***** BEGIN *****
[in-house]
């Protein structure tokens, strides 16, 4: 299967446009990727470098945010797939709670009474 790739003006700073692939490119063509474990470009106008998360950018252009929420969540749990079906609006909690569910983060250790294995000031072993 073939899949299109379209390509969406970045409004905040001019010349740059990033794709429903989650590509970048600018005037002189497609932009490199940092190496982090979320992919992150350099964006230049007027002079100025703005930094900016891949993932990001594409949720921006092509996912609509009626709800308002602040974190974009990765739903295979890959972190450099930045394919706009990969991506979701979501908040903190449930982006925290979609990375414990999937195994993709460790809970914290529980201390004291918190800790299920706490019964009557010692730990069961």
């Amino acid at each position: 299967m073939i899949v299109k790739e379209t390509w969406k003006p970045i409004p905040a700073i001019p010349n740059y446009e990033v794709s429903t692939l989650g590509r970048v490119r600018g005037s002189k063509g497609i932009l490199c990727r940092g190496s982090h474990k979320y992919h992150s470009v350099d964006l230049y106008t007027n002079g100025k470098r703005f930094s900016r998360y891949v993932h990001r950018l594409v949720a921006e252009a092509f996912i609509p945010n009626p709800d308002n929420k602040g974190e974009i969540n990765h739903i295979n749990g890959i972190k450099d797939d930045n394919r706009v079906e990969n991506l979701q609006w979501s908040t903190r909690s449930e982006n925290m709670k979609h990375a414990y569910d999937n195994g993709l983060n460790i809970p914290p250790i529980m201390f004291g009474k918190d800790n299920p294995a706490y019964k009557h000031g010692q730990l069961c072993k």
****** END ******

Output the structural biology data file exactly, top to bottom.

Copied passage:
[in-house]
């Protein structure tokens, strides 16, 4: 299967446009990727470098945010797939709670009474 790739003006700073692939490119063509474990470009106008998360950018252009929420969540749990079906609006909690569910983060250790294995000031072993 073939899949299109379209390509969406970045409004905040001019010349740059990033794709429903989650590509970048600018005037002189497609932009490199940092190496982090979320992919992150350099964006230049007027002079100025703005930094900016891949993932990001594409949720921006092509996912609509009626709800308002602040974190974009990765739903295979890959972190450099930045394919706009990969991506979701979501908040903190449930982006925290979609990375414990999937195994993709460790809970914290529980201390004291918190800790299920706490019964009557010692730990069961």
């Amino acid at each position: 299967m073939i899949v299109k790739e379209t390509w969406k003006p970045i409004p905040a700073i001019p010349n740059y446009e990033v794709s429903t692939l989650g590509r970048v490119r600018g005037s002189k063509g497609i932009l490199c990727r940092g190496s982090h474990k979320y992919h992150s470009v350099d964006l230049y106008t007027n002079g100025k470098r703005f930094s900016r998360y891949v993932h990001r950018l594409v949720a921006e252009a092509f996912i609509p945010n009626p709800d308002n929420k602040g974190e974009i969540n990765h739903i295979n749990g890959i972190k450099d797939d930045n394919r706009v079906e990969n991506l979701q609006w979501s908040t903190r909690s449930e982006n925290m709670k979609h990375a414990y569910d999937n195994g993709l983060n460790i809970p914290p250790i529980m201390f004291g009474k918190d800790n299920p294995a706490y019964k009557h000031g010692q730990l069961c072993k």